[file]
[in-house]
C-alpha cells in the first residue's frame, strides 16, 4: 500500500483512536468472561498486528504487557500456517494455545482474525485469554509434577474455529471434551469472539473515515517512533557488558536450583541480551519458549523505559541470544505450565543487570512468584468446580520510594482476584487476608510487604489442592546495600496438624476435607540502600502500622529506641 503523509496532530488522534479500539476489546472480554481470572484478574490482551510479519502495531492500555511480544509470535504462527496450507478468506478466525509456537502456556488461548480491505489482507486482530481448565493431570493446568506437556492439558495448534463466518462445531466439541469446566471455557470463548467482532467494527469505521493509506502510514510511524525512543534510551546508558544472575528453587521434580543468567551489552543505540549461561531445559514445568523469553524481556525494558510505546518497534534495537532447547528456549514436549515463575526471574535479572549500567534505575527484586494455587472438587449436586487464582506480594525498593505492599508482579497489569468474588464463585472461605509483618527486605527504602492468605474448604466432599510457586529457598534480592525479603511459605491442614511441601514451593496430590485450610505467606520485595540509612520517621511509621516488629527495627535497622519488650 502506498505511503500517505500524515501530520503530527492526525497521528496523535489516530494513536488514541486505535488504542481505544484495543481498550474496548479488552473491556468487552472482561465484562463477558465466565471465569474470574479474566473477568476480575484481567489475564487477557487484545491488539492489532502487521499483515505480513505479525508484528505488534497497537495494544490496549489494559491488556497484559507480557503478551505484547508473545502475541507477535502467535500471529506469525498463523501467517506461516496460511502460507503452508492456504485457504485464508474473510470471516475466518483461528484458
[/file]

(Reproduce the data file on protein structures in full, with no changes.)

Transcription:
[in-house]
C-alpha cells in the first residue's frame, strides 16, 4: 500500500483512536468472561498486528504487557500456517494455545482474525485469554509434577474455529471434551469472539473515515517512533557488558536450583541480551519458549523505559541470544505450565543487570512468584468446580520510594482476584487476608510487604489442592546495600496438624476435607540502600502500622529506641 503523509496532530488522534479500539476489546472480554481470572484478574490482551510479519502495531492500555511480544509470535504462527496450507478468506478466525509456537502456556488461548480491505489482507486482530481448565493431570493446568506437556492439558495448534463466518462445531466439541469446566471455557470463548467482532467494527469505521493509506502510514510511524525512543534510551546508558544472575528453587521434580543468567551489552543505540549461561531445559514445568523469553524481556525494558510505546518497534534495537532447547528456549514436549515463575526471574535479572549500567534505575527484586494455587472438587449436586487464582506480594525498593505492599508482579497489569468474588464463585472461605509483618527486605527504602492468605474448604466432599510457586529457598534480592525479603511459605491442614511441601514451593496430590485450610505467606520485595540509612520517621511509621516488629527495627535497622519488650 502506498505511503500517505500524515501530520503530527492526525497521528496523535489516530494513536488514541486505535488504542481505544484495543481498550474496548479488552473491556468487552472482561465484562463477558465466565471465569474470574479474566473477568476480575484481567489475564487477557487484545491488539492489532502487521499483515505480513505479525508484528505488534497497537495494544490496549489494559491488556497484559507480557503478551505484547508473545502475541507477535502467535500471529506469525498463523501467517506461516496460511502460507503452508492456504485457504485464508474473510470471516475466518483461528484458